As we saw in the previous section, the query planner needs to estimate the number of rows retrieved by a query in order to make good choices of query plans. This section provides a quick look at the statistics that the system uses for these estimates.

One component of the statistics is the total number of
entries in each table and index, as well as the number of disk
blocks occupied by each table and index. This information is
kept in the table `pg_class`

, in the columns `reltuples`

and `relpages`

. We can look at it with queries
similar to this one:

SELECT relname, relkind, reltuples, relpages FROM pg_class WHERE relname LIKE 'tenk1%'; relname | relkind | reltuples | relpages ----------------------+---------+-----------+---------- tenk1 | r | 10000 | 358 tenk1_hundred | i | 10000 | 30 tenk1_thous_tenthous | i | 10000 | 30 tenk1_unique1 | i | 10000 | 30 tenk1_unique2 | i | 10000 | 30 (5 rows)

Here we can see that `tenk1`

contains 10000 rows, as do its indexes, but the indexes are
(unsurprisingly) much smaller than the table.

For efficiency reasons, `reltuples`

and `relpages`

are not updated on-the-fly, and
so they usually contain somewhat out-of-date values. They are
updated by `VACUUM`

, `ANALYZE`

, and a few DDL commands such as
`CREATE INDEX`

. A `VACUUM`

or `ANALYZE`

operation that does not scan the entire table (which is
commonly the case) will incrementally update the `reltuples`

count on the basis of the part
of the table it did scan, resulting in an approximate value. In
any case, the planner will scale the values it finds in
`pg_class`

to match the current
physical table size, thus obtaining a closer
approximation.

Most queries retrieve only a fraction of the rows in a
table, due to `WHERE`

clauses that
restrict the rows to be examined. The planner thus needs to
make an estimate of the *selectivity*
of `WHERE`

clauses, that is, the
fraction of rows that match each condition in the `WHERE`

clause. The information used for this
task is stored in the `pg_statistic`

system catalog. Entries in
`pg_statistic`

are updated by the
`ANALYZE`

and `VACUUM ANALYZE`

commands, and are always
approximate even when freshly updated.

Rather than look at `pg_statistic`

directly, it's better to look
at its view `pg_stats`

when examining the statistics
manually. `pg_stats`

is designed
to be more easily readable. Furthermore, `pg_stats`

is readable by all, whereas
`pg_statistic`

is only readable
by a superuser. (This prevents unprivileged users from learning
something about the contents of other people's tables from the
statistics. The `pg_stats`

view
is restricted to show only rows about tables that the current
user can read.) For example, we might do:

SELECT attname, inherited, n_distinct, array_to_string(most_common_vals, E'\n') as most_common_vals FROM pg_stats WHERE tablename = 'road'; attname | inherited | n_distinct | most_common_vals ---------+-----------+------------+------------------------------------ name | f | -0.363388 | I- 580 Ramp+ | | | I- 880 Ramp+ | | | Sp Railroad + | | | I- 580 + | | | I- 680 Ramp name | t | -0.284859 | I- 880 Ramp+ | | | I- 580 Ramp+ | | | I- 680 Ramp+ | | | I- 580 + | | | State Hwy 13 Ramp (2 rows)

Note that two rows are displayed for the same column, one
corresponding to the complete inheritance hierarchy starting at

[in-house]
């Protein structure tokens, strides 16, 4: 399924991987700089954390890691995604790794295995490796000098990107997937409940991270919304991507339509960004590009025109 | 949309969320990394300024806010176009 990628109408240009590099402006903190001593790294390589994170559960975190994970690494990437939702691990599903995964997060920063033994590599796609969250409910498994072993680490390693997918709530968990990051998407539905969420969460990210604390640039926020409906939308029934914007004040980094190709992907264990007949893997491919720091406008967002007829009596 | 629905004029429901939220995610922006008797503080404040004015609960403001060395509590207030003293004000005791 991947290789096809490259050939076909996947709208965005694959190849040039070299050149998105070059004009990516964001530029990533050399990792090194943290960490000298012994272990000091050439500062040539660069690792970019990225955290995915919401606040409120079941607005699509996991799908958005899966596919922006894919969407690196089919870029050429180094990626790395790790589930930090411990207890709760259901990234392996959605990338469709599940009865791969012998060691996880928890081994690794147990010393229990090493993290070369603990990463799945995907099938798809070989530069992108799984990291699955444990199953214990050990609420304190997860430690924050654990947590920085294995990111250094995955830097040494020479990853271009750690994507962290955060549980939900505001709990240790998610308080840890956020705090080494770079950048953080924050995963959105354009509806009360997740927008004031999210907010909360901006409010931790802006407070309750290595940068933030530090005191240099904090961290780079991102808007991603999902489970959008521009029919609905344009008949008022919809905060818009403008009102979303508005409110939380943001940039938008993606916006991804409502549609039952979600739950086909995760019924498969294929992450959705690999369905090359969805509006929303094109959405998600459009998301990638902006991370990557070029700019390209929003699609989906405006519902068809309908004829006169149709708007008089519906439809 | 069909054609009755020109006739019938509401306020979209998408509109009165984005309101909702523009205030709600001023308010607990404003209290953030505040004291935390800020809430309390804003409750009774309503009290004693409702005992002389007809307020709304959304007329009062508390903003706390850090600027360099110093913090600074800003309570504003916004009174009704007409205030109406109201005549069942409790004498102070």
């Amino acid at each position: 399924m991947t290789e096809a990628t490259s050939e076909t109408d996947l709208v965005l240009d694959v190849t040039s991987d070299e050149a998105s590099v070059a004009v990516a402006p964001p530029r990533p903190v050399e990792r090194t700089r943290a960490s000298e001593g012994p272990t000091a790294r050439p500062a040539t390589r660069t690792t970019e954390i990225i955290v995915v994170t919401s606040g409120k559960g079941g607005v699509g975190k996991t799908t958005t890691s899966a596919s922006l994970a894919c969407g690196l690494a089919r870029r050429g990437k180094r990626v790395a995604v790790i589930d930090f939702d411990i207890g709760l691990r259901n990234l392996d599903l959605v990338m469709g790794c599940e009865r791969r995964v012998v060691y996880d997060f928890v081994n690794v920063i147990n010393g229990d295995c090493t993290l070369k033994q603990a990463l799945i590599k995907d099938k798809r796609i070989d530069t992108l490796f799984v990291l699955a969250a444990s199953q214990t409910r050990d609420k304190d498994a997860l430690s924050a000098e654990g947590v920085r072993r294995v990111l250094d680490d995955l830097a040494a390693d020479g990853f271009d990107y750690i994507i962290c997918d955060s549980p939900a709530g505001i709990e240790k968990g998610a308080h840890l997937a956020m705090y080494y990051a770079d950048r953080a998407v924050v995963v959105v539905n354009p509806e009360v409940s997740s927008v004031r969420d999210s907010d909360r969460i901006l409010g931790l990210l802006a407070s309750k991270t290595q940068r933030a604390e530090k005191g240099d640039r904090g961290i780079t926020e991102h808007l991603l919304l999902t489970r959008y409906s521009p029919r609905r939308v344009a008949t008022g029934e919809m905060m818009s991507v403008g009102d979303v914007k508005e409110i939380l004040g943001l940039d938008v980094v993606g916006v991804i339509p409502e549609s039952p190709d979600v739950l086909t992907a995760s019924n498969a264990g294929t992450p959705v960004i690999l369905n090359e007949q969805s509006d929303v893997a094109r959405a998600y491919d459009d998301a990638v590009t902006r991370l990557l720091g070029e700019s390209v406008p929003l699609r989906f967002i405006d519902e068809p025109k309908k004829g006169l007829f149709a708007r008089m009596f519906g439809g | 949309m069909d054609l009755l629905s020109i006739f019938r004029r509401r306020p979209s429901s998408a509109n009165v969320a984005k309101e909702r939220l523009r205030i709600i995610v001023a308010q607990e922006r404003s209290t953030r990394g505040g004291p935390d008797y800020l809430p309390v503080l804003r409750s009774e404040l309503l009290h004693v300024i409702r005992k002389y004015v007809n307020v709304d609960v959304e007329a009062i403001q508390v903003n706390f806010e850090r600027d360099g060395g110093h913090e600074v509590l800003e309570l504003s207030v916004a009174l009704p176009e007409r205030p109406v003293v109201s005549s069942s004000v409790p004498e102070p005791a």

the `road`

table (`inherited`

=`t`

), and
another one including only the `road`

table itself (`inherited`

=`f`

).

The amount of information stored in `pg_statistic`

by `ANALYZE`

, in particular the maximum number of
entries in the `most_common_vals`

and `histogram_bounds`

arrays for each column,
can be set on a column-by-column basis using the `ALTER TABLE SET STATISTICS`

command, or
globally by setting the default_statistics_target
configuration variable. The default limit is presently 100
entries. Raising the limit might allow more accurate planner
estimates to be made, particularly for columns with irregular
data distributions, at the price of consuming more space in
`pg_statistic`

and slightly more
time to compute the estimates. Conversely, a lower limit might
be sufficient for columns with simple data distributions.

Further details about the planner's use of statistics can be found in Chapter 70.

It is common to see slow queries running bad execution plans
because multiple columns used in the query clauses are
correlated. The planner normally assumes that multiple
conditions are independent of each other, an assumption that
does not hold when column values are correlated. Regular
statistics, because of their per-individual-column nature,
cannot capture any knowledge about cross-column correlation.
However, PostgreSQL has the
ability to compute *multivariate
statistics*, which can capture such information.

Because the number of possible column combinations is very
large, it's impractical to compute multivariate statistics
automatically. Instead, *extended
statistics objects*, more often called just *statistics objects*, can be created to instruct
the server to obtain statistics across interesting sets of
columns.

Statistics objects are created using CREATE
STATISTICS, which see for more details. Creation of
such an object merely creates a catalog entry expressing
interest in the statistics. Actual data collection is performed
by `ANALYZE`

(either a manual
command, or background auto-analyze). The collected values can
be examined in the `pg_statistic_ext`

catalog.

`ANALYZE`

computes extended
statistics based on the same sample of table rows that it takes
for computing regular single-column statistics. Since the
sample size is increased by increasing the statistics target
for the table or any of its columns (as described in the
previous section), a larger statistics target will normally
result in more accurate extended statistics, as well as more